One of the keys to the car negotiation I just described is the fact that the price I give is actually my goal; it’s as non-negotiable as the shade of black on the model in question. I believe it’s easier to simply state the goal right out; there’s less time wasted. The other side in a car deal has done the same thing by presenting a specific set of options and models for sale. They’ve limited the universe, so why can’t I?
The one practical difficulty with this method is that many people are not going to take you at your word when you say up front that you’re making your final offer, at least not when money is involved. I don’t think that’s an argument against doing it; on the contrary. But you do have to indicate that you really, truly mean it.
Like I said, that’s the idea of the deadline. But I have to say, from experience, that you’ll be tested.
Not a problem, right? Because you can always take your out.
Some negotiators want a little wiggle room to work with, even in a very simple negotiation. They’ll make a money offer a little lower than their goal, knowing they’re likely to come up a bit to make the deal. Negotiation is an art, not a science; you do what you’re comfortable with, as long as it meets your goal. Remember, though, that giving yourself wiggle room involves tactics, NOT—repeat, NOT—your goal. Your goal always remains steadfast.
A negotiation to buy a car is a good real-life example not only because we all do it, but also because it parallels most situations where we buy something, be it for ourselves or a large corporation. There’s a fairly limited range of possibilities, both in terms of possible products and options, and in price. Up-front research and decision making presents the negotiator with a relatively easy task; once the negotiation gets under way, there will generally be only one or two sticking points—one, actually, and it’s almost always price. The negotiator can focus his strategy on clearing that last hurdle at the closing. While being realistic and ready to grab your out are often easier said than done, those really are the keys to a good negotiation, especially in a relatively straightforward situation like a car sale.
But what about situations in which there are a ton of hard to quantify variables? Where not only are you dealing with your emotions, but with the other side’s as well? And where you have a complicated relationship with your negotiating team—and so does the other side?
In real life, we call that buying a house.
Needs and Wants
For many of us, buying a house is going to be one of the biggest purchases we ever make. It’s also one of the most complicated. Not only is a lot of money involved, but there’s the whole question of where you want to live, who your neighbors will be, practical maintenance questions, ego things, emotional attachments—the decision to buy a house can be a real nightmare.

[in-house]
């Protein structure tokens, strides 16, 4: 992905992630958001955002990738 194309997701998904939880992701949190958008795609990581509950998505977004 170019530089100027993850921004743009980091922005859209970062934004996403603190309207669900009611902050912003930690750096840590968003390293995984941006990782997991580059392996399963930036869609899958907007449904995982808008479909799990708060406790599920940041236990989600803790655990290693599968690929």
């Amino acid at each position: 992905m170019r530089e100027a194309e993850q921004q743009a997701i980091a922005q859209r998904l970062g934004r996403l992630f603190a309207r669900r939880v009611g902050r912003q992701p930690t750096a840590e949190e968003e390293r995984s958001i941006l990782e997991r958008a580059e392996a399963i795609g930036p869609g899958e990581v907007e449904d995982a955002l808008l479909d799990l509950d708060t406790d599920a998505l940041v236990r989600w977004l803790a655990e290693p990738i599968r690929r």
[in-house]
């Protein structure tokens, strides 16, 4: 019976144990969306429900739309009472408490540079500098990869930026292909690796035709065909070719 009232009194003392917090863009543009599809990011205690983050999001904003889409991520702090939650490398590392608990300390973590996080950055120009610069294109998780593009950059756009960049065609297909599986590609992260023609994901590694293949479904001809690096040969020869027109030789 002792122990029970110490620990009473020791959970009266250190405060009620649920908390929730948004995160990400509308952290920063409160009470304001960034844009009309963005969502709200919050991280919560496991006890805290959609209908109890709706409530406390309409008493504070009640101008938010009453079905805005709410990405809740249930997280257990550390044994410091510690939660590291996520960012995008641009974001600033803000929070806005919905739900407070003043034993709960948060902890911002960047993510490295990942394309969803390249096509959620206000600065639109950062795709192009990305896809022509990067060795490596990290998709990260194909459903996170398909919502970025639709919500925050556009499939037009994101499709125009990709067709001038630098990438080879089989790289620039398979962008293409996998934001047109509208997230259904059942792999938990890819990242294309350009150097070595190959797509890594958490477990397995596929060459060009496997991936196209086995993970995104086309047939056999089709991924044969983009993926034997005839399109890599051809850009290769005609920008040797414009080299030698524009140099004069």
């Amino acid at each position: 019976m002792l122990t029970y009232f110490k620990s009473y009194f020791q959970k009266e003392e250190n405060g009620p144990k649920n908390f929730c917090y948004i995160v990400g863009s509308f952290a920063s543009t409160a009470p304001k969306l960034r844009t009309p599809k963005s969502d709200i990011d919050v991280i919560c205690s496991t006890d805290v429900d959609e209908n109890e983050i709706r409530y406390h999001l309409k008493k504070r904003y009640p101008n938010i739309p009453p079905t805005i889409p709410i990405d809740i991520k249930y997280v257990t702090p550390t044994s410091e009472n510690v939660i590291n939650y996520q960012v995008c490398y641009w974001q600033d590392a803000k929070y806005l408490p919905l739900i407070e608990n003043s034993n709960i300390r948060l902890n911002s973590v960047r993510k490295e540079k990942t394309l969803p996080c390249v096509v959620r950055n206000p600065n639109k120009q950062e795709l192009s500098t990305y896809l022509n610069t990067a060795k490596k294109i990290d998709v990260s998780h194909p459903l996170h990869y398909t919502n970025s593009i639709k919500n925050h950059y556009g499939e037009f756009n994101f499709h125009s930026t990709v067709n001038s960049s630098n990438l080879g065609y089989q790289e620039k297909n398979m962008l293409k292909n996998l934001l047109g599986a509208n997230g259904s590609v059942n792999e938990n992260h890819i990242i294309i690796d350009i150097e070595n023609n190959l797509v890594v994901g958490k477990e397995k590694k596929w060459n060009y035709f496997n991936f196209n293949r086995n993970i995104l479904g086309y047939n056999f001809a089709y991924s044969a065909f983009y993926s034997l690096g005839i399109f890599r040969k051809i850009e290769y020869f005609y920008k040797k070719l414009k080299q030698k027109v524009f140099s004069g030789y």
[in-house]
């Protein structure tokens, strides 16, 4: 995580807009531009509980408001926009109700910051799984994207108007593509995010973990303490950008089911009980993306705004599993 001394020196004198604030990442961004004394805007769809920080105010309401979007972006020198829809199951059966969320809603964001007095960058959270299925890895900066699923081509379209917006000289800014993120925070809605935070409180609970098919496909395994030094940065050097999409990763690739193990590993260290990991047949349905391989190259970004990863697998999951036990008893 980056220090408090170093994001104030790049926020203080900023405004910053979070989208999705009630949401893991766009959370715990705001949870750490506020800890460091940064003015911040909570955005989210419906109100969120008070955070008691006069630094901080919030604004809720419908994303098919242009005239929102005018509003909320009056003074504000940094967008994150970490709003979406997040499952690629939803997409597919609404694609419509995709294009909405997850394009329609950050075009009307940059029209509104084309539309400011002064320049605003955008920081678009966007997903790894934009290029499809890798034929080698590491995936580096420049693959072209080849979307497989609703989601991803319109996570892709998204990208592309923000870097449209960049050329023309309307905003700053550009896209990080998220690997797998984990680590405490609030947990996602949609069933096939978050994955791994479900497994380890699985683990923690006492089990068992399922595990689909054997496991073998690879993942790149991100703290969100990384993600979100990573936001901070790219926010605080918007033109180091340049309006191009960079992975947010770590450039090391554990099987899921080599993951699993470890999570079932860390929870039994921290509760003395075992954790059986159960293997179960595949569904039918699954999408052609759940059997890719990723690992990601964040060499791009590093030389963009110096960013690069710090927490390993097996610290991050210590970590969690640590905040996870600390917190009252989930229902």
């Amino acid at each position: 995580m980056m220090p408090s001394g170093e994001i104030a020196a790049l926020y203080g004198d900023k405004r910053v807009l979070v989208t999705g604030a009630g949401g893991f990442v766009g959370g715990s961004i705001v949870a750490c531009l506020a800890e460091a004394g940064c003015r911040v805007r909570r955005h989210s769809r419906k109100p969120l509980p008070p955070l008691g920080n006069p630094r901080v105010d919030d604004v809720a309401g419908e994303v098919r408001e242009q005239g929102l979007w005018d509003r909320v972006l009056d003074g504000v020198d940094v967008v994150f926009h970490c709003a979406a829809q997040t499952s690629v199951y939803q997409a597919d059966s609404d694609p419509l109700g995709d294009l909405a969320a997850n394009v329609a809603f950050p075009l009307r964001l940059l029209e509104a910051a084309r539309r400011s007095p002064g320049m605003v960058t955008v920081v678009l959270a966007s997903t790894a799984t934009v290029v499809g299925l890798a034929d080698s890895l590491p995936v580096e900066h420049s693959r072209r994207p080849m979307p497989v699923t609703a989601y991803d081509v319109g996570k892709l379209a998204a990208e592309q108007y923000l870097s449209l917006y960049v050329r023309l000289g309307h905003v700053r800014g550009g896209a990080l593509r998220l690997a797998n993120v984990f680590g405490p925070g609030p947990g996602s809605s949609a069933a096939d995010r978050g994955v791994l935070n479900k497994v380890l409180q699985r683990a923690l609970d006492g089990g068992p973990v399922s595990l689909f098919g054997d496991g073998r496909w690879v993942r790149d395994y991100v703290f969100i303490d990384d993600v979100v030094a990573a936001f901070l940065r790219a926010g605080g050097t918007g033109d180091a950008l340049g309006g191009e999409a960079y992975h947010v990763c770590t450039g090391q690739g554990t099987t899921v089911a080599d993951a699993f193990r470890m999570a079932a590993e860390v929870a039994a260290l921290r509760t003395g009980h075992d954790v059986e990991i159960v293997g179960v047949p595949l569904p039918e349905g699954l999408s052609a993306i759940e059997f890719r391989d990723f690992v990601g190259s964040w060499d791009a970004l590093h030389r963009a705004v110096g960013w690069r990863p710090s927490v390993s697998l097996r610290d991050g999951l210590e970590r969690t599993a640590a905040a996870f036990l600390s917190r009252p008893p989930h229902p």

But that doesn’t mean the negotiation should be.
I happen to have been in this situation myself as I sat down to write this book. I started very simply, sitting down at the kitchen table with a sheet of paper. “Needs” went on one side, “Wants” on the other. I need three bedrooms, one for me and the wife, one for the child who still lives with us, another to be used occasionally by the other kids who visit. I want five—this way all the kids have their own rooms and we can have guests, I have a bed handy when the wife starts to snore, etc.
I went down the list, room by room, then moved to the outside. Finally I came up with a realistic figure on what I could afford to spend . . . and what I wanted to spend, which obviously was a little less.
I’m not writing a psychology book here, or even one on houses, so I’m not going to get off on a big long tirade about being realistic about money and houses and egos and that sort of thing. And let me tell you this right now: If, like my friend Jimmy, you want to buy an $875,000 house for $350,000, you’re going to need more than negotiating skills. I know it’s hard to be absolutely realistic, especially these days and especially about houses. The list you start with of needs and wants helps you do that, but obviously the list alone can’t keep your emotions in check. The more up-front work you do, the easier it may be . . . but real life is, admittedly, messy.
Once you know what you need and want, you’re ready—not to buy the house, not even to look at them, but to pick your negotiating team. Because in this sort of complicated scenario, you (and probably your spouse) are the commander(s). The real estate agent is going to do the real negotiating.
Real estate agents, even so-called “buyer agents,” are never really working for you. They’re working for their commissions. That’s fine; they need to pay their own mortgage and send their kids to school and do all that good stuff you’re trying to do too. You can work with them—you can work with anyone, really—as long as you keep that in mind. Their motivation is making their commission, which only happens if they make a deal.
Your motivation is different. Your goal is a certain kind of house at a certain price in a certain neighborhood. Different goal. Very important to remember.